There are actually three things going on here: (1) we create a new TWEEN.Tween object, passing in the target object to animate (i.e., the mesh’s position vector); (2) we call its to() method, which sets the target parameters of the animation—in this case, this will animate this.object3D.position.x (ah…the magic of JavaScript property introspection!) over two seconds; and (3) we call the tween object’s start() method, to start the animation. One subtlety here is that TWEEN.Tween.to() returns this, allowing methods to be chained, in the style of jQuery. So, in one compact line of code we have created the tween, connected it to our target object, set the target animation parameters, and fired up the animation. Pretty cool.

Tweens with Easing

Our preceding example showed the basics of tweening with Tween.js, but it felt a little flat. The ball moved from one side of the screen to another at a constant rate, with no dynamic changes. It worked, but it didn’t feel very natural. We can make more compelling animations by incorporating easing—nonlinear functions applied to the start and end of the animation that make it appear to accelerate to its main speed and decelerate out of it.

Run the example depicted in Figure 4-5. See how the ball moves downward at a constant speed initially, then slows down and lands softly at the bottom. Click again; see it move up slowly and then pick up speed to the top. The downward animation is an example of an ease out effect, the upward an example of ease in.

Tweens with easing

Figure 4-5. Tweens with easing

Now click on the radio button labeled Bounce. This will tell the application to use a different style of easing. Click on the content area and watch the ball bounce as it hits the bottom; click again and the ball will bounce its way up. We are still using ease out on the way down—the ball starts at a constant speed, then seems to speed up, then finally bounces a few times—and ease in on the way up. But this time we are applying a different easing function. Let’s have a look at an excerpt from the code (see Example 4-3).

Example 4-3. Using Tween.js easing functions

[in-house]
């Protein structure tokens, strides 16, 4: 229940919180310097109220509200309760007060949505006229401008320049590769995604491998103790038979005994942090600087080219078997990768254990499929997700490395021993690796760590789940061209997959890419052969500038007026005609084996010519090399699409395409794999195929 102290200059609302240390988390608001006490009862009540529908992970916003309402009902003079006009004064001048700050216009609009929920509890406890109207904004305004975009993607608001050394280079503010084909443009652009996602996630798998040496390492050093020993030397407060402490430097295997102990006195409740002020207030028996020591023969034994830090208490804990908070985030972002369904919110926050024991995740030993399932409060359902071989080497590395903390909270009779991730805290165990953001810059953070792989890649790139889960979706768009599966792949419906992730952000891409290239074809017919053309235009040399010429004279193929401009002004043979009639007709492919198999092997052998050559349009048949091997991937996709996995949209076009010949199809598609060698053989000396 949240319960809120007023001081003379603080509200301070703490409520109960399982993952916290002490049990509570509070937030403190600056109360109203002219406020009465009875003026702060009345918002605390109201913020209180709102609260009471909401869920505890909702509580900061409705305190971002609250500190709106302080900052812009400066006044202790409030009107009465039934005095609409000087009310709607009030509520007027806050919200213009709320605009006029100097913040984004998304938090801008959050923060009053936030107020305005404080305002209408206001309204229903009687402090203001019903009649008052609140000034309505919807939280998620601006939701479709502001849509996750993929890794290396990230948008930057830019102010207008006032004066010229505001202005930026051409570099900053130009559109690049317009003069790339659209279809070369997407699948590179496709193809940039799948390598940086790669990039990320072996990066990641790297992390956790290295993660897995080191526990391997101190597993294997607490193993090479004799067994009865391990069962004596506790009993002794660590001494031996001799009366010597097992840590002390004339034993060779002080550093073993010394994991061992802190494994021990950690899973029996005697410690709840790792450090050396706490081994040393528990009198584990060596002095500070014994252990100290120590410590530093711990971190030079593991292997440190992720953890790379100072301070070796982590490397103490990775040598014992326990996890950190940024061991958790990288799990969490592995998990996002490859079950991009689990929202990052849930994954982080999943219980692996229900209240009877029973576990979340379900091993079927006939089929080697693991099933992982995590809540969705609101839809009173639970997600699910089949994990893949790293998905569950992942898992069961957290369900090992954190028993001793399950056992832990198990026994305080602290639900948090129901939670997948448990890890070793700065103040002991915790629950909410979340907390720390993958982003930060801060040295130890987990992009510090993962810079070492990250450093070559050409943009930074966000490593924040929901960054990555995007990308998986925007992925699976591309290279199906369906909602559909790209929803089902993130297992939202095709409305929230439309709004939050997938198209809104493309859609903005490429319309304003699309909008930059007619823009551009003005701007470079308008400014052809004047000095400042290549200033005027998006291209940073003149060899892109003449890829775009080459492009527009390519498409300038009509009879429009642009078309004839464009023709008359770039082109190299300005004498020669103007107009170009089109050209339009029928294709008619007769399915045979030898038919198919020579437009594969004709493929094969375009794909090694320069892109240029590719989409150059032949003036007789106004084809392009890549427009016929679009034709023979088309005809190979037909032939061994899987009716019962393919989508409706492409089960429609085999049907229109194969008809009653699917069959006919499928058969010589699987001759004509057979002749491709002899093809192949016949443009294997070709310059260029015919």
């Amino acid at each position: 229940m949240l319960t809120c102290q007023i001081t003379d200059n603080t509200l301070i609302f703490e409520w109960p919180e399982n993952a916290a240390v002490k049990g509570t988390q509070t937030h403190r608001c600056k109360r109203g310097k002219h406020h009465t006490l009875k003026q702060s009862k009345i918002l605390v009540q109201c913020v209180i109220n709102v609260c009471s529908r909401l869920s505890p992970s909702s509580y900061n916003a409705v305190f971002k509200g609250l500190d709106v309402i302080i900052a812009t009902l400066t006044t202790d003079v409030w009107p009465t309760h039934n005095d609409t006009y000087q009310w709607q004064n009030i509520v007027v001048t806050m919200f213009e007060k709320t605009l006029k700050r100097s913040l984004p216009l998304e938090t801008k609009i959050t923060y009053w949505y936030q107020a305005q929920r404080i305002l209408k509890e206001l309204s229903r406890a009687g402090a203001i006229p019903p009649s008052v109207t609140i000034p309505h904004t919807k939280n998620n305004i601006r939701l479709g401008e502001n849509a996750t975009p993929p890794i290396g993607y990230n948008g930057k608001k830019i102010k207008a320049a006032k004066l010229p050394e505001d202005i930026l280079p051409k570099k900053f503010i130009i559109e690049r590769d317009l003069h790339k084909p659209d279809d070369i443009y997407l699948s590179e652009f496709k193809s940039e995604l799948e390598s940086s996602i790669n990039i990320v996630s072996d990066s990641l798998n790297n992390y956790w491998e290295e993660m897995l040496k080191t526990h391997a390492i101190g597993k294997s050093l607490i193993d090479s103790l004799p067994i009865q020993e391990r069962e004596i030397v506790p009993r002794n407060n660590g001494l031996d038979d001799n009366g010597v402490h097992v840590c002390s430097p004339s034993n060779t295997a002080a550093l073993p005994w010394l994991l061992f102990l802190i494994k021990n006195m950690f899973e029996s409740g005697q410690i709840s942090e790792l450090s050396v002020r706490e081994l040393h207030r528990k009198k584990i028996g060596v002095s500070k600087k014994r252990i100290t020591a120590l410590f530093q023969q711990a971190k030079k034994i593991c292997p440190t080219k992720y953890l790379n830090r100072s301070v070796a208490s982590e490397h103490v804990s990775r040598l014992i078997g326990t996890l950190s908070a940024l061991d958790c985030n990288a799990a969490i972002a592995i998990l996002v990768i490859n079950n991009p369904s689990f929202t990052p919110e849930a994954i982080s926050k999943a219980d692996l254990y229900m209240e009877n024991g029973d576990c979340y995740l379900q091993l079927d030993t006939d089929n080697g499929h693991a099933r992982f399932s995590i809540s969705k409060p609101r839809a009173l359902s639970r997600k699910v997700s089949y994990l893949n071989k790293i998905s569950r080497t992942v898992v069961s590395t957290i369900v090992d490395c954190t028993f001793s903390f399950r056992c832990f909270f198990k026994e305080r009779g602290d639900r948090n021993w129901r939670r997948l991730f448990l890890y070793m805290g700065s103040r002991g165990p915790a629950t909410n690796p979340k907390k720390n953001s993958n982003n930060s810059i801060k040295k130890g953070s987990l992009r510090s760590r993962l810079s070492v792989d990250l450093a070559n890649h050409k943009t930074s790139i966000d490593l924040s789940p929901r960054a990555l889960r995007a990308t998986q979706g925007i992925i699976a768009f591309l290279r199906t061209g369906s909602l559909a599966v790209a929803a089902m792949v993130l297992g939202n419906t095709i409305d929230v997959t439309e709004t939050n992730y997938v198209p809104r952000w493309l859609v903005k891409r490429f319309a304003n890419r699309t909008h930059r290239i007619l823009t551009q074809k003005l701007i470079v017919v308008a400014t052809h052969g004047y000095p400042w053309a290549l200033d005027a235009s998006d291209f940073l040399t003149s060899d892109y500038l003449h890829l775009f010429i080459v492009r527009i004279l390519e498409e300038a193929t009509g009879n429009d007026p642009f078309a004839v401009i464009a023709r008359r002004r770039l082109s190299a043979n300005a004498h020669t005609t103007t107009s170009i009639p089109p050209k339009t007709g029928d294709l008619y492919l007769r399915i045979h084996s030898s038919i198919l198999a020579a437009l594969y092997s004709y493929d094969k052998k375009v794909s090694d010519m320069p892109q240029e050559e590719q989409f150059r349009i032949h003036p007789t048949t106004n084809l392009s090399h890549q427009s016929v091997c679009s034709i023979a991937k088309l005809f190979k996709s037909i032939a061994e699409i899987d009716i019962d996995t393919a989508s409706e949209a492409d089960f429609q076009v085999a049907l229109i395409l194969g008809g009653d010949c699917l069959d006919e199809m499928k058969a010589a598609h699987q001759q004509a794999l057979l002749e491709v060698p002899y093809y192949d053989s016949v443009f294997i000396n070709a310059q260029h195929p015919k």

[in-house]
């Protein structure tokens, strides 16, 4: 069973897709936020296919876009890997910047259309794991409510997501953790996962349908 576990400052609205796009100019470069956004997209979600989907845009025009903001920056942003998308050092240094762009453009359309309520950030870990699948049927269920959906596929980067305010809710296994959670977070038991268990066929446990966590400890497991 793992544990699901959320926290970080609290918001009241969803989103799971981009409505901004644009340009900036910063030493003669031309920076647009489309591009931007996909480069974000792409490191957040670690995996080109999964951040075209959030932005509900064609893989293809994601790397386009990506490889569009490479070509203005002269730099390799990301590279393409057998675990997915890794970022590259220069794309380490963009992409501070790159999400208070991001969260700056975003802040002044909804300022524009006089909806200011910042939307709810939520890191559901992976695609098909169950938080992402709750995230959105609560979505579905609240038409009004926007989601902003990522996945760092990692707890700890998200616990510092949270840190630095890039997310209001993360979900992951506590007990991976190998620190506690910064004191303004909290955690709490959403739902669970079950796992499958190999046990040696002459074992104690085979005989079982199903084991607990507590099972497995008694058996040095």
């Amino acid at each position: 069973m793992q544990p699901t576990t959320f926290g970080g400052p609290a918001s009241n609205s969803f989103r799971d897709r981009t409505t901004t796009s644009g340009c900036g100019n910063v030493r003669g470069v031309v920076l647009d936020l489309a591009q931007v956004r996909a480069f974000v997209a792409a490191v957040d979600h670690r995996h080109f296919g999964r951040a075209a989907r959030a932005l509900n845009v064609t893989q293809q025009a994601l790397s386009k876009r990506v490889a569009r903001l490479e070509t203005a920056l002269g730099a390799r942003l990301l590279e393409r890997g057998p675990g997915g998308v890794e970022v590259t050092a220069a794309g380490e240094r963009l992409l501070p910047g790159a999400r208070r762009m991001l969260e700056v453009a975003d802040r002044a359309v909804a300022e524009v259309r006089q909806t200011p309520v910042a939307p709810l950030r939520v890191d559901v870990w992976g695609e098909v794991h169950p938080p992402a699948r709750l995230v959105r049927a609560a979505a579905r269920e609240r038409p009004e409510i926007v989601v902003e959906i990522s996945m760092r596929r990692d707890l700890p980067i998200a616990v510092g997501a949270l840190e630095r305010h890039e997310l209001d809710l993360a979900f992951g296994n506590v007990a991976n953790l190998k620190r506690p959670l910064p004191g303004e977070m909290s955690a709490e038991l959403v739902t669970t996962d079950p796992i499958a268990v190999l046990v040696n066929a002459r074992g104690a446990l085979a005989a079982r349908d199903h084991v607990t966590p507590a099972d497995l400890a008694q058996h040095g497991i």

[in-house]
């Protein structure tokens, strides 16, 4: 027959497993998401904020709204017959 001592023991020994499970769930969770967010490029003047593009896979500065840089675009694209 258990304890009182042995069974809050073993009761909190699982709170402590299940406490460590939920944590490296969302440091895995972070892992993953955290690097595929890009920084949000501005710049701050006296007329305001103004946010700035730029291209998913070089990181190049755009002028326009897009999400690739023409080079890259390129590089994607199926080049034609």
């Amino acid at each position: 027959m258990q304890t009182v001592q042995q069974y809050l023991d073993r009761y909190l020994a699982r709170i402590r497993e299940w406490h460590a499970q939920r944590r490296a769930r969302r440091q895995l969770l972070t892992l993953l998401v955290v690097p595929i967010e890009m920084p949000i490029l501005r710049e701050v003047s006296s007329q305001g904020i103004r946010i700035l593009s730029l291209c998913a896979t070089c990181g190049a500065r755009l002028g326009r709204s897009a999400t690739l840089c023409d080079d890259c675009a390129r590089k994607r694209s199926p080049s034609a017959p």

MovingBall.prototype.animate = function()
{
    var newpos, easefn;
    if (this.object3D.position.y > 0)
    {
        newpos = this.object3D.position.y - 6.667;
        easefn = MovingBall.useBounceFunction ?
                TWEEN.Easing.Bounce.EaseOut :
                TWEEN.Easing.Quadratic.EaseOut;
    }
    else
    {
        newpos = this.object3D.position.y + 6.667;
        easefn = MovingBall.useBounceFunction ?
                TWEEN.Easing.Bounce.EaseIn :
                TWEEN.Easing.Quadratic.EaseIn;
    }

    new TWEEN.Tween(this.object3D.position)
    .to( {
        y: newpos
    }, 2000)
    .easing(easefn).start();

}

MovingBall.useBounceFunction = false;

From the preceding example, we have modified MovingBall.animate() and added a static variable, useBounceFunction, which flags whether to use the bounce easing functions. animate() now contains additional logic to determine which Tween.js easing functions to use. TWEEN.Easing.Bounce.EaseOut and the other similarly named easing functions are just that: JavaScript functions. Under the covers, Tween.js applies the easing function to the time value, effectively slowing, speeding up, stopping, and/or reversing time before passing it to the tweening evaluator. Once again, the function calls are chained together, because each one returns this, making for a compact coding style.